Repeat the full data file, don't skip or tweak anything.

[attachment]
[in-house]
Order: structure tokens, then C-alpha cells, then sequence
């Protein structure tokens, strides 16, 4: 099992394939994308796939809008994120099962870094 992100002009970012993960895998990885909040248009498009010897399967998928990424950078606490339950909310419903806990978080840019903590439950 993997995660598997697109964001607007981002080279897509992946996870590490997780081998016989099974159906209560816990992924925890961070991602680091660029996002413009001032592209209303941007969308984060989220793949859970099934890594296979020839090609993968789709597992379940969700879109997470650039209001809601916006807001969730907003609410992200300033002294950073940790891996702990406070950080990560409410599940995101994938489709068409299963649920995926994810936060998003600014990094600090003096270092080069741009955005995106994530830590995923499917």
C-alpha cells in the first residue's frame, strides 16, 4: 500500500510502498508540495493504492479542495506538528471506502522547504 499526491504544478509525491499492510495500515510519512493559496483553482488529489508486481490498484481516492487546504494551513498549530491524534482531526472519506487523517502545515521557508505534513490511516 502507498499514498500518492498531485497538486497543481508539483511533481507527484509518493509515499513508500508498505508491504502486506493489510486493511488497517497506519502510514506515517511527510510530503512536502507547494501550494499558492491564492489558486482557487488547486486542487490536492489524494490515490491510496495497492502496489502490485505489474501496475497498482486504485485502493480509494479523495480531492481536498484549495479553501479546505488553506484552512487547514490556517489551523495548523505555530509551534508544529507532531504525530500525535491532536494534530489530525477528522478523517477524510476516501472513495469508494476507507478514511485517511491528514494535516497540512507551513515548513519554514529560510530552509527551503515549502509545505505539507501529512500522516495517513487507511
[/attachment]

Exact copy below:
[in-house]
Order: structure tokens, then C-alpha cells, then sequence
């Protein structure tokens, strides 16, 4: 099992394939994308796939809008994120099962870094 992100002009970012993960895998990885909040248009498009010897399967998928990424950078606490339950909310419903806990978080840019903590439950 993997995660598997697109964001607007981002080279897509992946996870590490997780081998016989099974159906209560816990992924925890961070991602680091660029996002413009001032592209209303941007969308984060989220793949859970099934890594296979020839090609993968789709597992379940969700879109997470650039209001809601916006807001969730907003609410992200300033002294950073940790891996702990406070950080990560409410599940995101994938489709068409299963649920995926994810936060998003600014990094600090003096270092080069741009955005995106994530830590995923499917």
C-alpha cells in the first residue's frame, strides 16, 4: 500500500510502498508540495493504492479542495506538528471506502522547504 499526491504544478509525491499492510495500515510519512493559496483553482488529489508486481490498484481516492487546504494551513498549530491524534482531526472519506487523517502545515521557508505534513490511516 502507498499514498500518492498531485497538486497543481508539483511533481507527484509518493509515499513508500508498505508491504502486506493489510486493511488497517497506519502510514506515517511527510510530503512536502507547494501550494499558492491564492489558486482557487488547486486542487490536492489524494490515490491510496495497492502496489502490485505489474501496475497498482486504485485502493480509494479523495480531492481536498484549495479553501479546505488553506484552512487547514490556517489551523495548523505555530509551534508544529507532531504525530500525535491532536494534530489530525477528522478523517477524510476516501472513495469508494476507507478514511485517511491528514494535516497540512507551513515548513519554514529560510530552509527551503515549502509545505505539507501529512500522516495517513487507511